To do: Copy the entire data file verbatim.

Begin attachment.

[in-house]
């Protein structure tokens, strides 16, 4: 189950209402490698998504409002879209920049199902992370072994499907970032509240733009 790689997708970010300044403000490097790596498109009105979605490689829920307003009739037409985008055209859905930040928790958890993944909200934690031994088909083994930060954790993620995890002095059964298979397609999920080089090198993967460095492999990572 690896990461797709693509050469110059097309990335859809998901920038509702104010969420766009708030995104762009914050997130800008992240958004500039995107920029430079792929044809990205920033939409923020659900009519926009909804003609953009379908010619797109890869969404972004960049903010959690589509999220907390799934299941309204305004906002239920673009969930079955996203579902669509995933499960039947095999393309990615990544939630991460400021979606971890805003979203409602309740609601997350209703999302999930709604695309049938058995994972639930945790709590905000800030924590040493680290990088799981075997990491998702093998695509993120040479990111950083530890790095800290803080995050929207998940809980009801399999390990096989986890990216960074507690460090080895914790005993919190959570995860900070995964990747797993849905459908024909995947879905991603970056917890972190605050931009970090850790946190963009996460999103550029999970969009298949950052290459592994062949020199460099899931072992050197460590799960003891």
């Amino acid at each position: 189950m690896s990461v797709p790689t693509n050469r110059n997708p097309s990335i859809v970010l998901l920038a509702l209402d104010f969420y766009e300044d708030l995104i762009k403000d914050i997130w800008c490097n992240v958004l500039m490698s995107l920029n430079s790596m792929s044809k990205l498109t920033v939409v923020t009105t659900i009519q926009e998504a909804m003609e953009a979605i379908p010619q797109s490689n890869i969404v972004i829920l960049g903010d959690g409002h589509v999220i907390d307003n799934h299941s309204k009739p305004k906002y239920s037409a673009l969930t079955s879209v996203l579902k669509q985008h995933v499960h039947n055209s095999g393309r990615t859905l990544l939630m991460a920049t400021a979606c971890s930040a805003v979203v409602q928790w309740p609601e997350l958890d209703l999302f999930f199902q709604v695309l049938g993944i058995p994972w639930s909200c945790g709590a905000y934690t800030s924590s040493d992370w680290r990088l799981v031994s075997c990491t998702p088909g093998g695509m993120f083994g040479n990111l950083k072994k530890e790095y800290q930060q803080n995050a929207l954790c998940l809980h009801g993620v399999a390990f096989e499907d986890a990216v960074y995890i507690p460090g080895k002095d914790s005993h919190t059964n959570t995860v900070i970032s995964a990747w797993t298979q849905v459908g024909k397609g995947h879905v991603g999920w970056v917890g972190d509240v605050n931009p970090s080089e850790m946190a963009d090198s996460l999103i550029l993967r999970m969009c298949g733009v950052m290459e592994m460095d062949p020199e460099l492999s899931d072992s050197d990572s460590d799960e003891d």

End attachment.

[in-house]
């Protein structure tokens, strides 16, 4: 189950209402490698998504409002879209920049199902992370072994499907970032509240733009 790689997708970010300044403000490097790596498109009105979605490689829920307003009739037409985008055209859905930040928790958890993944909200934690031994088909083994930060954790993620995890002095059964298979397609999920080089090198993967460095492999990572 690896990461797709693509050469110059097309990335859809998901920038509702104010969420766009708030995104762009914050997130800008992240958004500039995107920029430079792929044809990205920033939409923020659900009519926009909804003609953009379908010619797109890869969404972004960049903010959690589509999220907390799934299941309204305004906002239920673009969930079955996203579902669509995933499960039947095999393309990615990544939630991460400021979606971890805003979203409602309740609601997350209703999302999930709604695309049938058995994972639930945790709590905000800030924590040493680290990088799981075997990491998702093998695509993120040479990111950083530890790095800290803080995050929207998940809980009801399999390990096989986890990216960074507690460090080895914790005993919190959570995860900070995964990747797993849905459908024909995947879905991603970056917890972190605050931009970090850790946190963009996460999103550029999970969009298949950052290459592994062949020199460099899931072992050197460590799960003891």
């Amino acid at each position: 189950m690896s990461v797709p790689t693509n050469r110059n997708p097309s990335i859809v970010l998901l920038a509702l209402d104010f969420y766009e300044d708030l995104i762009k403000d914050i997130w800008c490097n992240v958004l500039m490698s995107l920029n430079s790596m792929s044809k990205l498109t920033v939409v923020t009105t659900i009519q926009e998504a909804m003609e953009a979605i379908p010619q797109s490689n890869i969404v972004i829920l960049g903010d959690g409002h589509v999220i907390d307003n799934h299941s309204k009739p305004k906002y239920s037409a673009l969930t079955s879209v996203l579902k669509q985008h995933v499960h039947n055209s095999g393309r990615t859905l990544l939630m991460a920049t400021a979606c971890s930040a805003v979203v409602q928790w309740p609601e997350l958890d209703l999302f999930f199902q709604v695309l049938g993944i058995p994972w639930s909200c945790g709590a905000y934690t800030s924590s040493d992370w680290r990088l799981v031994s075997c990491t998702p088909g093998g695509m993120f083994g040479n990111l950083k072994k530890e790095y800290q930060q803080n995050a929207l954790c998940l809980h009801g993620v399999a390990f096989e499907d986890a990216v960074y995890i507690p460090g080895k002095d914790s005993h919190t059964n959570t995860v900070i970032s995964a990747w797993t298979q849905v459908g024909k397609g995947h879905v991603g999920w970056v917890g972190d509240v605050n931009p970090s080089e850790m946190a963009d090198s996460l999103i550029l993967r999970m969009c298949g733009v950052m290459e592994m460095d062949p020199e460099l492999s899931d072992s050197d990572s460590d799960e003891d």